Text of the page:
Virtually all nations these days are afflicted by a housing deficit. Says a McKinsey Global Institute report, 330 million urban families across the globe are without sufficient housing, or are faced with housing costs so burdensome that they have no money left over for food, healthcare, and school. The World Resources Institute estimates that 1.6 billion people will be without sufficient housing by 2025.
It is also important to consider the fact that “substantial” housing is essential for economic success, physical health, and overall well-being. A good home is one with easy access to employment opportunities and community services. In the EVE (Emerald Village Eugene) project, for example, economically challenged people transition from a life on the street to a decent, cost-efficient home.
EVE is a village of Tiny Homes that are safe, sustainable and cost-efficient, houses built in a community-focused neighbourhood. The 22 houses are designed as permanent residences built on slab foundations, and include bedrooms and living areas, kitchenettes, and bathrooms. Residents hold ownership shares in the community, thus endowing them with financial assets. Teams of regional builders and designers supply in-kind services to guide the design and building of the units, devising a village that spotlights design and building methods. One unit, the DEN (Dignify, Empower, Nurture) Tiny House by Campfire Collaborative, is a design that intends to supply a secure and independent existence for individualities of all abilities. The compact, ergonomically designed floor plan is accessible to those in wheelchairs, can accommodate a solitary resident with a service animal, and simultaneously lowers the costs of rent and utilities by placing limitations on the inside area to 158 square feet (14.7 m2).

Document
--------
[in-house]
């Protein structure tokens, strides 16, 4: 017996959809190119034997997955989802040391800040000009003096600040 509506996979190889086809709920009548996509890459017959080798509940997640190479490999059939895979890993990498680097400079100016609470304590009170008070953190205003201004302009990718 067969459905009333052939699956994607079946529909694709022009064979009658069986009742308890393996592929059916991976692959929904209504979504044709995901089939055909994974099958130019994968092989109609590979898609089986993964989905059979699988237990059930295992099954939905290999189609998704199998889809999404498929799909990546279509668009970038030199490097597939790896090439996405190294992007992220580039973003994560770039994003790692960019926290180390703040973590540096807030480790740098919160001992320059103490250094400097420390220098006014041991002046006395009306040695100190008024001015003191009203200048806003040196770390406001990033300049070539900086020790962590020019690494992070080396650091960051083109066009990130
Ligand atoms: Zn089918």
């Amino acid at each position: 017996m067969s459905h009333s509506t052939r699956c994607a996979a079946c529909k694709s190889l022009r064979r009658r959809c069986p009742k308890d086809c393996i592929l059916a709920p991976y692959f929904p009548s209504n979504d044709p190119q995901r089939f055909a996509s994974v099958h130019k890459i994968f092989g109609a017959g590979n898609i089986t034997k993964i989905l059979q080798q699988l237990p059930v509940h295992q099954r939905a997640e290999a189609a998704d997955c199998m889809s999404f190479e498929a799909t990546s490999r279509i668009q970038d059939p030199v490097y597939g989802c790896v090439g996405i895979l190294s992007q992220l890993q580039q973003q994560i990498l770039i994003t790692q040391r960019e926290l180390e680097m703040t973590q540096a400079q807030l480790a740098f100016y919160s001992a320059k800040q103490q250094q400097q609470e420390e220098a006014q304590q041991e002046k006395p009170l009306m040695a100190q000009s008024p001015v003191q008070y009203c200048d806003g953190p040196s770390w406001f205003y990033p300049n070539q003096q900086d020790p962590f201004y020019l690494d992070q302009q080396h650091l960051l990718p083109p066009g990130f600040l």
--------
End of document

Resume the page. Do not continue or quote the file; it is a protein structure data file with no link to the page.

The project has a small footprint and an open design, plus a vaulted ceiling and custom built-ins that include storage space, integrated dining and laundry spaces, curbless tile showers, and wheelchair access. Doors and operable windows are placed in a way that promotes cross-ventilation, with covered porches that multiply the living space and connect the home to village common areas.
The house’s external metal cladding wraps encompass the design from roof to wall, shaping a durable, sustainable, low maintenance shell. The architect picked an AEP Span Design Span HP product due to the concealed clip system and easy installation for volunteers aiding with construction. The metal panels are available in a wide variety of colours, with options regarding material thickness, rib height and profile, as well as panel width and patterns. A 16” wide panel was selected for this build, with intermediate striations and high-profile ribs used to reinforce the visual and structured continuity as the panels wrap around from roof to wall. The designers also adopted other sustainable features, such as a dark grey envelope achieved with “Cool Zinc Gray” from the SRI-enhanced colour lines available through AEP Span.
Design Span® hp metal roofing is a performance-rated structural standing seam panel ideal for houses, businesses, stores, civic, or multi-use structural applications. Long-lasting and sustainable, Design Span hp is perfect to cover wood or metal decks, and as a fascia or mansard overseeing plywood or supports. It merges with conventional building materials to ensure optimum home design flexibility.
The Tiny Houses movement has become more popular in recent years, particularly in the United States, where homes are larger with underused space and a lack of sustainability.
Around the world, tiny homes are providing an ideal way to downsize to a more basic, efficient, ecoconscious life.
Tiny Houses provide compact, detached residential choices that are flexible and cost efficient. They represent, in essence, a better life for a better future.